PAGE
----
The Porum Police Department has written policies in place directing its officers to “use only the minimum necessary force to effect an arrest and take a person into custody.” At the time of the incident, Officers Denny and Wildcat of the Town of Porum Police Department were both CLEET certified law enforcement officers with extensive training in the use of force. In fact, there is no evidence in the record of any prior pattern of similar incidents involving Defendants Denny or Wildcat, or any other officer of the Porum Police Department. Based on their training and prior experience, Officer Denny placed one knee on Lynch's lower back and the other knee on the top of his shoulders while Officer Wildcat straddled Lynch's lower legs. Decedent continued to struggle, and Officer Denny repeatedly told him to stop fighting. While Officers Denny and Wildcat attempted to subdue Lynch, Officer Shamblin and Deputy Apple retrieved some additional restraints for transporting Lynch. The handcuffs placed on Lynch were to be attached to the waist belt, which would then attach to the chain between Lynch's ankles and hands. Lynch continued to be combative, yelling, cursing, and biting at Officer Denny's legs. There were two occasions when Officer Wildcat believed Lynch was grabbing for the firearm in his drop holster.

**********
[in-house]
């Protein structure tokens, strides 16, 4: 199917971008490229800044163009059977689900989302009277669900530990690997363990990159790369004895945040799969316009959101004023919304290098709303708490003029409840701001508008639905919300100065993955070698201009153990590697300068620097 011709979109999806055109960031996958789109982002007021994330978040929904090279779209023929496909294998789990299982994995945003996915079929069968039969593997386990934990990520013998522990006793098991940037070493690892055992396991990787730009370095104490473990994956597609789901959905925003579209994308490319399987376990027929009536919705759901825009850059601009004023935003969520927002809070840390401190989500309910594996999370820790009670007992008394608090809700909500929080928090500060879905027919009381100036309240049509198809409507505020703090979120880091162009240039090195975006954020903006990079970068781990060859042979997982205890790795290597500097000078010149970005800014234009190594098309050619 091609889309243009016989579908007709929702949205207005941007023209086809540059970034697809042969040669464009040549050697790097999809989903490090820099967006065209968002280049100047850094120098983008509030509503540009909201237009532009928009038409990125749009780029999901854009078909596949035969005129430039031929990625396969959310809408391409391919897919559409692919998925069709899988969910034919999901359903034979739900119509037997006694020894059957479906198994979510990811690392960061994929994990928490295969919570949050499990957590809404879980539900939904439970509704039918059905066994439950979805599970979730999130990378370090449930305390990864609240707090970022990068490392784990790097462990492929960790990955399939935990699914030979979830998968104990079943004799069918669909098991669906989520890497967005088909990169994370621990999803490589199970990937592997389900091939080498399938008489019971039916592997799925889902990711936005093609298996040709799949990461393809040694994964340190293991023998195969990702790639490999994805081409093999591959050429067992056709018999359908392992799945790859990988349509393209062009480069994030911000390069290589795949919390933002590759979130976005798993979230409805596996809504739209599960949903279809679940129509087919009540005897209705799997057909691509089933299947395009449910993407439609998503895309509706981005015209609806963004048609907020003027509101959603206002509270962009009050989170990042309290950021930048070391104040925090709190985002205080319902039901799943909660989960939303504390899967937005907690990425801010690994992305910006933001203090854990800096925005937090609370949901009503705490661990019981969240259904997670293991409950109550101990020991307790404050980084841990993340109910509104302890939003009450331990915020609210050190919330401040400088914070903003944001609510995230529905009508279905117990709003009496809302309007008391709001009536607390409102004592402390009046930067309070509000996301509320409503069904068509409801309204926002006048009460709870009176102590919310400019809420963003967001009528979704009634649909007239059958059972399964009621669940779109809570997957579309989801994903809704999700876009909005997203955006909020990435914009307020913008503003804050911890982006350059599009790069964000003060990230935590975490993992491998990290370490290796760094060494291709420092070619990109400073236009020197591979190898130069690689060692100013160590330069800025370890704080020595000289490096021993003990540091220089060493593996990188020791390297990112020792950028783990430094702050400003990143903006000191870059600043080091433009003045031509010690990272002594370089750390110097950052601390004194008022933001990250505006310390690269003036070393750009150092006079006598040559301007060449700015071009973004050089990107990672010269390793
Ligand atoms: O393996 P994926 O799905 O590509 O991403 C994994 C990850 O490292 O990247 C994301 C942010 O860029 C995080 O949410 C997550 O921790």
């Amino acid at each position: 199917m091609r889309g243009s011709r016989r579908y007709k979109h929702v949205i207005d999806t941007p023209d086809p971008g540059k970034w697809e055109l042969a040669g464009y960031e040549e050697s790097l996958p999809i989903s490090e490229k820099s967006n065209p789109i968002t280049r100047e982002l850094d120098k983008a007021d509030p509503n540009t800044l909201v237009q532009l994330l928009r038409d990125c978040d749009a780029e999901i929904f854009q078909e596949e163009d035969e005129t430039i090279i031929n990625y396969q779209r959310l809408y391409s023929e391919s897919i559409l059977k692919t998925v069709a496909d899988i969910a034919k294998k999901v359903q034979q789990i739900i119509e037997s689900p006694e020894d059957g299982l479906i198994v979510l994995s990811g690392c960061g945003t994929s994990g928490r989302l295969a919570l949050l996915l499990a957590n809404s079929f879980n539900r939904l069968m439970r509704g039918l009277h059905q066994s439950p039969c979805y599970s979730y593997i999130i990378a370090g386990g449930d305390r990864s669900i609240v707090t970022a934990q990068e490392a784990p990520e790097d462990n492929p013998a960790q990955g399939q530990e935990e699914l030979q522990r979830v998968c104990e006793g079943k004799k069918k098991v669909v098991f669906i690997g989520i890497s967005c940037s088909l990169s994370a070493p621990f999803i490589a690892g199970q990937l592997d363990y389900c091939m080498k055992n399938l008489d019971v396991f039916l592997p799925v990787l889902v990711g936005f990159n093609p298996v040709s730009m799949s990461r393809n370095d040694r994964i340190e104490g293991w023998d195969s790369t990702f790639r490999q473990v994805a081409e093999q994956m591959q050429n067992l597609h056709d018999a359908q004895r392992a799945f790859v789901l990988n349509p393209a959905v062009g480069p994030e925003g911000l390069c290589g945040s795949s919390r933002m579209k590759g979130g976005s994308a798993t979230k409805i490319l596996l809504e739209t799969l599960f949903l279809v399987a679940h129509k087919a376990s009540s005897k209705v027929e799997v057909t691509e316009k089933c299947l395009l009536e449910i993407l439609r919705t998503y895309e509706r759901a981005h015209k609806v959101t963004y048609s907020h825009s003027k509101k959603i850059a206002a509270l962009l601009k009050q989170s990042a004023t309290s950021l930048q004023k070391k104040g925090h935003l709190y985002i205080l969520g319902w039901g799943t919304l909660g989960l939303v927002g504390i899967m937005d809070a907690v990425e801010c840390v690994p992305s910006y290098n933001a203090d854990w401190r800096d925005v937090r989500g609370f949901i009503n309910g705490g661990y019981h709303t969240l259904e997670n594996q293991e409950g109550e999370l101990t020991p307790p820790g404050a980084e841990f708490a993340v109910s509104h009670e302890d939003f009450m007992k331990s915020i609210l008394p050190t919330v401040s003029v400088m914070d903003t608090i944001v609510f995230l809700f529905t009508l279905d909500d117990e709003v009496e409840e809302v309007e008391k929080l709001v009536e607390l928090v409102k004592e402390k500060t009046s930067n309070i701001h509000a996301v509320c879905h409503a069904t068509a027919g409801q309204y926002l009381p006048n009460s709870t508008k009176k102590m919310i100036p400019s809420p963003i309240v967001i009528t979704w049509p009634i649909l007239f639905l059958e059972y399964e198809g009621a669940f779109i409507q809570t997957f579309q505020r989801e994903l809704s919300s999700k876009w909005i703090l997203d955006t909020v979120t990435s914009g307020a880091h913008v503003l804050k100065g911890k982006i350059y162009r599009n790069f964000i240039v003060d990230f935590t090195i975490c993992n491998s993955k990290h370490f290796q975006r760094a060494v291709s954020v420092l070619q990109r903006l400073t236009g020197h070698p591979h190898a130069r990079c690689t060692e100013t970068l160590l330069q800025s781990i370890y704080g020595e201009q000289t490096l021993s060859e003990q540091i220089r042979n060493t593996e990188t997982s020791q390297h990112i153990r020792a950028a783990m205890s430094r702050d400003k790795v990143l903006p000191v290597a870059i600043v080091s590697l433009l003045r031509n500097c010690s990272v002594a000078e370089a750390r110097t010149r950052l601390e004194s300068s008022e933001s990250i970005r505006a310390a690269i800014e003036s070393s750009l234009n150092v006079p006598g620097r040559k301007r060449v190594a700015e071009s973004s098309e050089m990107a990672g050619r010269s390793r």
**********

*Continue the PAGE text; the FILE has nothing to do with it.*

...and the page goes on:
As the officers were finishing the security of the additional restraints, Decedent abruptly became unconscious. He had continued to struggle against the restraints and been quite vocal up to the time he fell silent. Decedent had stopped breathing and the officers could not get a pulse. The officers quickly began CPR on Decedent. Ruby Lindsey, who had CPR training, believed the officers were not performing CPR correctly, and requested that the officers remove the handcuffs and lay Decedent flat on his back. They did so, and she again began to perform CPR on Decedent with the assistance of the officers. Alyssa Hafenbrack, who was in nursing school, also assisted in trying to resuscitate Decedent. Muskogee County Sheriff's Deputy Robert Jackson, who had arrived at the scene around 12:06 a.m., notified dispatch to alert EMS at 12:07 a.m. after he heard someone say, “He's not breathing.” Officer Shamblin and Hafenbrack continued to perform CPR on Decedent until EMS arrived. At approximately 12:14 a.m., EMS arrived and took over the scene. Decedent was then transported to the Eastar Hospital. Decedent was pronounced dead at the hospital at 1:07 a.m.